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Colon Cancer Patients With a Family History of the Disease May Live Longer

por Lynn Shapiro, Writer | June 11, 2008
Patients with a
history of colorectal cancer,
once treated, live longer
than those without history.
In an intriguing study, researchers found that patients with a family history of colorectal cancer, once treated, live longer than patients without a family history of the disease. What is more, the risk is further reduced by having an increasing number of affected first-degree relatives, according to a study in the June 4 issue of JAMA.

Approximately 16 percent to 20 percent of patients with colorectal cancer have a first-degree relative with the disease.

In the general population, there is a 5 percent to 6 percent chance of developing colon cancer and this risk is doubled in those with a familial link to the disease, Jennifer A. Chan, M.D., M.P.H. of the Dana-Farber Cancer Institute in Boston told DOTmed.

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However, the chance that the tumor will return is 28 percent less in those with a familiar link than in those who have no family history of the disease, she says.

Dr. Chan says this finding did not surprise her as she had hypothesized that patients with a familial link to the disease have a better prognosis.

But while she had seen some hereditary forms of colon cancer in which patients had a favorable prognosis, she had only anecdotal evidence to back up her hunch.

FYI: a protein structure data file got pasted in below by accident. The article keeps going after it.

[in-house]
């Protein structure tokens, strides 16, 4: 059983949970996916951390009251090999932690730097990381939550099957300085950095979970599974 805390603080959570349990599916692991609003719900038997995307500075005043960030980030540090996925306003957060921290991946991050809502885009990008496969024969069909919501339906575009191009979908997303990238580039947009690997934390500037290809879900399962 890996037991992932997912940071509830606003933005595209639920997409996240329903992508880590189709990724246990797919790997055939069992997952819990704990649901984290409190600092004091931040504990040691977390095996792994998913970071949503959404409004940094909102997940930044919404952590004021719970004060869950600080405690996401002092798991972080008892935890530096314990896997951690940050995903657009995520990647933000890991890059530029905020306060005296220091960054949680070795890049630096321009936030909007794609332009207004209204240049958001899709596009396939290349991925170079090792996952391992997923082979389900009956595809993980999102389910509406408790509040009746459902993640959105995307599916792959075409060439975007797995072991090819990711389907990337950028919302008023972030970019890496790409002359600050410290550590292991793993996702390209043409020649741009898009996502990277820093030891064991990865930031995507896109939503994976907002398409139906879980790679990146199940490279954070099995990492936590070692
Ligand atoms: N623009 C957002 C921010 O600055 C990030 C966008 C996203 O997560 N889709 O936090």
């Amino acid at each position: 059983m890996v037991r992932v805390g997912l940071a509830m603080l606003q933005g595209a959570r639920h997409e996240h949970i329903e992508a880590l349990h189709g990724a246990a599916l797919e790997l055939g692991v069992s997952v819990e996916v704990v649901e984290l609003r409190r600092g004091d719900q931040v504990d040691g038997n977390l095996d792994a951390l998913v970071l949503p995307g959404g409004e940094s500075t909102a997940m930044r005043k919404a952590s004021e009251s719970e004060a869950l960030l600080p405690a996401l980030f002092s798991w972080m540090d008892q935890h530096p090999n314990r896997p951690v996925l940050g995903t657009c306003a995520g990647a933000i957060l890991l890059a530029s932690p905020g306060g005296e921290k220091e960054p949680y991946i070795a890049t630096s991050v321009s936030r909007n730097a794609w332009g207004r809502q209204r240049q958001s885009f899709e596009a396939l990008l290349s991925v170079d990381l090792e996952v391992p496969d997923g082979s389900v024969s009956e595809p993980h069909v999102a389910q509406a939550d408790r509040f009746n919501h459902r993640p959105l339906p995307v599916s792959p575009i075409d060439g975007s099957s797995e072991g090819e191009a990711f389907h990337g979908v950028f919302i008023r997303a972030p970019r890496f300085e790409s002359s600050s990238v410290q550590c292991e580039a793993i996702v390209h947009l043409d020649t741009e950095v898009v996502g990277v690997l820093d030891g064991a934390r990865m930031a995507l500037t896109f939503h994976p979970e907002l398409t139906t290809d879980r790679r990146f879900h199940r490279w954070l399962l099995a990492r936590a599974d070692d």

To prove her hypothesis, she and her and colleagues examined 1,087 patients with stage III colon cancer who had undergone surgery and were receiving chemotherapy. She followed them for five and a half years.

In addition to finding that those with a familial link to the disease had a 28 percent lower risk of recurrence or dying, she found that patients with two or more affected relatives had a 51 percent lower risk for cancer recurrence or death than those with no family history of the disease.

And when she looked for just the risk for cancer recurrence, she found that patients with a family history of the disease had a 26 percent reduced risk compared to others during the time they were followed.

She says that the form of colorectal cancer linked to family history behaves differently because of something biologic, "but we just don't know what it is."

In a JAMA editorial, Boris Pasche, M.D., PHD, of the Northwestern University Feinberg School of Medicine, Chicago and contributing Editor, JAMA, commented on the results of the study.

He said that if these findings are validated in future studies, family history may become a new prognostic factor in treating colon cancer. He said tumor gene expression profiling studies would have to be conducted to see which tumors respond to chemotherapy and which do not.